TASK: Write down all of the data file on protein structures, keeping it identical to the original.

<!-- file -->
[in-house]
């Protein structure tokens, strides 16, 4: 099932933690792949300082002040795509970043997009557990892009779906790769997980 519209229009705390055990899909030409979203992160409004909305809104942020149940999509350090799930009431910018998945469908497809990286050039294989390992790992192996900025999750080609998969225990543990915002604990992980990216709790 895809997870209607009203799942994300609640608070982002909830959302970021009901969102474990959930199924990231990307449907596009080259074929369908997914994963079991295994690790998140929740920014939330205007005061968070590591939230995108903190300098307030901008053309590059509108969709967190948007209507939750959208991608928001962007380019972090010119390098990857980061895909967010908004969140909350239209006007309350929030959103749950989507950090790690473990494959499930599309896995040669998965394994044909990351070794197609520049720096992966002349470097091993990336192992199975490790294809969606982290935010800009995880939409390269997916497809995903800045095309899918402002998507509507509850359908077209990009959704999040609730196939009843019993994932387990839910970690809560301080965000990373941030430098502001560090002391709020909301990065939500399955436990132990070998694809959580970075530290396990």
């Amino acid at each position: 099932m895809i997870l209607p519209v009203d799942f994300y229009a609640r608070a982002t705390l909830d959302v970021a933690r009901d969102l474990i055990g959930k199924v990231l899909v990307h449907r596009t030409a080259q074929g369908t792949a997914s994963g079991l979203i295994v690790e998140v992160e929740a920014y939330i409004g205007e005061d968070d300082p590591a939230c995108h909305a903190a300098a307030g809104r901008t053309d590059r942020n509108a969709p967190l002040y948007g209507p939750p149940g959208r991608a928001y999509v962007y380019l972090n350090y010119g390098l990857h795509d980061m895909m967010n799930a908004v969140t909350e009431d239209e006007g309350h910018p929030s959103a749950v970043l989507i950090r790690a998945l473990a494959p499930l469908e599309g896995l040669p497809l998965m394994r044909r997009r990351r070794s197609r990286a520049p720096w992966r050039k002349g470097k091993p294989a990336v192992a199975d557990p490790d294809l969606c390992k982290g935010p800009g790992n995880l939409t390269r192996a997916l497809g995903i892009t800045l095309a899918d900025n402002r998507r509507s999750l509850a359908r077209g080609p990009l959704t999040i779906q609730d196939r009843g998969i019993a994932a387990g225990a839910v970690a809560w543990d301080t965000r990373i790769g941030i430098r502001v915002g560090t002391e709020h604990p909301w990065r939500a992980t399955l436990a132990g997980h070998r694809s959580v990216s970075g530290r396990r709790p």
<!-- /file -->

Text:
[in-house]
């Protein structure tokens, strides 16, 4: 099932933690792949300082002040795509970043997009557990892009779906790769997980 519209229009705390055990899909030409979203992160409004909305809104942020149940999509350090799930009431910018998945469908497809990286050039294989390992790992192996900025999750080609998969225990543990915002604990992980990216709790 895809997870209607009203799942994300609640608070982002909830959302970021009901969102474990959930199924990231990307449907596009080259074929369908997914994963079991295994690790998140929740920014939330205007005061968070590591939230995108903190300098307030901008053309590059509108969709967190948007209507939750959208991608928001962007380019972090010119390098990857980061895909967010908004969140909350239209006007309350929030959103749950989507950090790690473990494959499930599309896995040669998965394994044909990351070794197609520049720096992966002349470097091993990336192992199975490790294809969606982290935010800009995880939409390269997916497809995903800045095309899918402002998507509507509850359908077209990009959704999040609730196939009843019993994932387990839910970690809560301080965000990373941030430098502001560090002391709020909301990065939500399955436990132990070998694809959580970075530290396990």
């Amino acid at each position: 099932m895809i997870l209607p519209v009203d799942f994300y229009a609640r608070a982002t705390l909830d959302v970021a933690r009901d969102l474990i055990g959930k199924v990231l899909v990307h449907r596009t030409a080259q074929g369908t792949a997914s994963g079991l979203i295994v690790e998140v992160e929740a920014y939330i409004g205007e005061d968070d300082p590591a939230c995108h909305a903190a300098a307030g809104r901008t053309d590059r942020n509108a969709p967190l002040y948007g209507p939750p149940g959208r991608a928001y999509v962007y380019l972090n350090y010119g390098l990857h795509d980061m895909m967010n799930a908004v969140t909350e009431d239209e006007g309350h910018p929030s959103a749950v970043l989507i950090r790690a998945l473990a494959p499930l469908e599309g896995l040669p497809l998965m394994r044909r997009r990351r070794s197609r990286a520049p720096w992966r050039k002349g470097k091993p294989a990336v192992a199975d557990p490790d294809l969606c390992k982290g935010p800009g790992n995880l939409t390269r192996a997916l497809g995903i892009t800045l095309a899918d900025n402002r998507r509507s999750l509850a359908r077209g080609p990009l959704t999040i779906q609730d196939r009843g998969i019993a994932a387990g225990a839910v970690a809560w543990d301080t965000r990373i790769g941030i430098r502001v915002g560090t002391e709020h604990p909301w990065r939500a992980t399955l436990a132990g997980h070998r694809s959580v990216s970075g530290r396990r709790p």